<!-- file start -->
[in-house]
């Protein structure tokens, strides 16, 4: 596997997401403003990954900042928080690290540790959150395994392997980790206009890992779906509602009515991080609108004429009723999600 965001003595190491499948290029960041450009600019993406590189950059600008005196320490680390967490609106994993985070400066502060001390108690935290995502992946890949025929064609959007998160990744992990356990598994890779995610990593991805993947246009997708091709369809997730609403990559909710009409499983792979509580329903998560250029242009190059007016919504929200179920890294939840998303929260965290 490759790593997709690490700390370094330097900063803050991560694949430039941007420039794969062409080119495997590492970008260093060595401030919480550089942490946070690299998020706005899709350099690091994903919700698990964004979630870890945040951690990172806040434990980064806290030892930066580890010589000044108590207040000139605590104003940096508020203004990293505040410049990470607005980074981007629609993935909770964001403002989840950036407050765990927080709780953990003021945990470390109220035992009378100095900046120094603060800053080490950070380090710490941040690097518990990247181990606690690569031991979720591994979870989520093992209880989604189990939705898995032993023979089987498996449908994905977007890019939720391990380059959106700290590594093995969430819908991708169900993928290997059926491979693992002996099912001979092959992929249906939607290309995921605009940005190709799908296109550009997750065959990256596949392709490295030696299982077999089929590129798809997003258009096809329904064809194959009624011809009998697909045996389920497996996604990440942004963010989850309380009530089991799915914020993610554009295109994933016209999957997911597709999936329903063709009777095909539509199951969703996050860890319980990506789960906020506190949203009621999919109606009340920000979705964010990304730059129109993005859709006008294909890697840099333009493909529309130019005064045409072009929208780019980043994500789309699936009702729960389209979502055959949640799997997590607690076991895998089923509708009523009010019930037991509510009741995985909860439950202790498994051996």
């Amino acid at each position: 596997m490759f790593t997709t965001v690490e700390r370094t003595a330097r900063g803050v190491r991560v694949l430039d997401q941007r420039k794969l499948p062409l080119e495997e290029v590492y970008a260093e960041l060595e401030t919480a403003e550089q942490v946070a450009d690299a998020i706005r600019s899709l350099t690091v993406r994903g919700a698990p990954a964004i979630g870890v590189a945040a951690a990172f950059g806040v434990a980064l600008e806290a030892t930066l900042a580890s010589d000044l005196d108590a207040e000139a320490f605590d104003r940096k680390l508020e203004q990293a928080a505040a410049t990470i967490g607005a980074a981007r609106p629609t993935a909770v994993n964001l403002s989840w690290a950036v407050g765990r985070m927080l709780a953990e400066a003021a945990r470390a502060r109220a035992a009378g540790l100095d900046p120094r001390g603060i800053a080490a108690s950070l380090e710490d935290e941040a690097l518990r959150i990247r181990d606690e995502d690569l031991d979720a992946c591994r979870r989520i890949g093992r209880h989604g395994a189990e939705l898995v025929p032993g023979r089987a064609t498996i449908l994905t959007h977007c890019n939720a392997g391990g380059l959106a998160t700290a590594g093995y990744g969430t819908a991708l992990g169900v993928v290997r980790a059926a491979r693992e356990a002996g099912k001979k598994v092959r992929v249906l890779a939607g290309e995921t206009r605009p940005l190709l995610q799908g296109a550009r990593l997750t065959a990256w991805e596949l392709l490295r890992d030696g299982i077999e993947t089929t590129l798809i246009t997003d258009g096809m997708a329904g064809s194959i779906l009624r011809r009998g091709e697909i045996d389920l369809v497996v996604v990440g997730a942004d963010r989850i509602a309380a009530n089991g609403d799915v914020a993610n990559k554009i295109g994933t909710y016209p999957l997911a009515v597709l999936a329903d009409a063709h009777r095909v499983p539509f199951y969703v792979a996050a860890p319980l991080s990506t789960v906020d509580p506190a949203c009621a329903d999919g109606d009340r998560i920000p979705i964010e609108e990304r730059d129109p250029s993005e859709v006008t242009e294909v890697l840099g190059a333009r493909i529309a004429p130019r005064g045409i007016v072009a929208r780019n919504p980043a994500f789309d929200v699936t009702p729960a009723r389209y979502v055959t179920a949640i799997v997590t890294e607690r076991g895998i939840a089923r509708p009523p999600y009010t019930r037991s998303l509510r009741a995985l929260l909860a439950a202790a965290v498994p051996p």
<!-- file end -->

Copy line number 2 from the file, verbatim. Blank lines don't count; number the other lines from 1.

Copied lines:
């Protein structure tokens, strides 16, 4: 596997997401403003990954900042928080690290540790959150395994392997980790206009890992779906509602009515991080609108004429009723999600 965001003595190491499948290029960041450009600019993406590189950059600008005196320490680390967490609106994993985070400066502060001390108690935290995502992946890949025929064609959007998160990744992990356990598994890779995610990593991805993947246009997708091709369809997730609403990559909710009409499983792979509580329903998560250029242009190059007016919504929200179920890294939840998303929260965290 490759790593997709690490700390370094330097900063803050991560694949430039941007420039794969062409080119495997590492970008260093060595401030919480550089942490946070690299998020706005899709350099690091994903919700698990964004979630870890945040951690990172806040434990980064806290030892930066580890010589000044108590207040000139605590104003940096508020203004990293505040410049990470607005980074981007629609993935909770964001403002989840950036407050765990927080709780953990003021945990470390109220035992009378100095900046120094603060800053080490950070380090710490941040690097518990990247181990606690690569031991979720591994979870989520093992209880989604189990939705898995032993023979089987498996449908994905977007890019939720391990380059959106700290590594093995969430819908991708169900993928290997059926491979693992002996099912001979092959992929249906939607290309995921605009940005190709799908296109550009997750065959990256596949392709490295030696299982077999089929590129798809997003258009096809329904064809194959009624011809009998697909045996389920497996996604990440942004963010989850309380009530089991799915914020993610554009295109994933016209999957997911597709999936329903063709009777095909539509199951969703996050860890319980990506789960906020506190949203009621999919109606009340920000979705964010990304730059129109993005859709006008294909890697840099333009493909529309130019005064045409072009929208780019980043994500789309699936009702729960389209979502055959949640799997997590607690076991895998089923509708009523009010019930037991509510009741995985909860439950202790498994051996």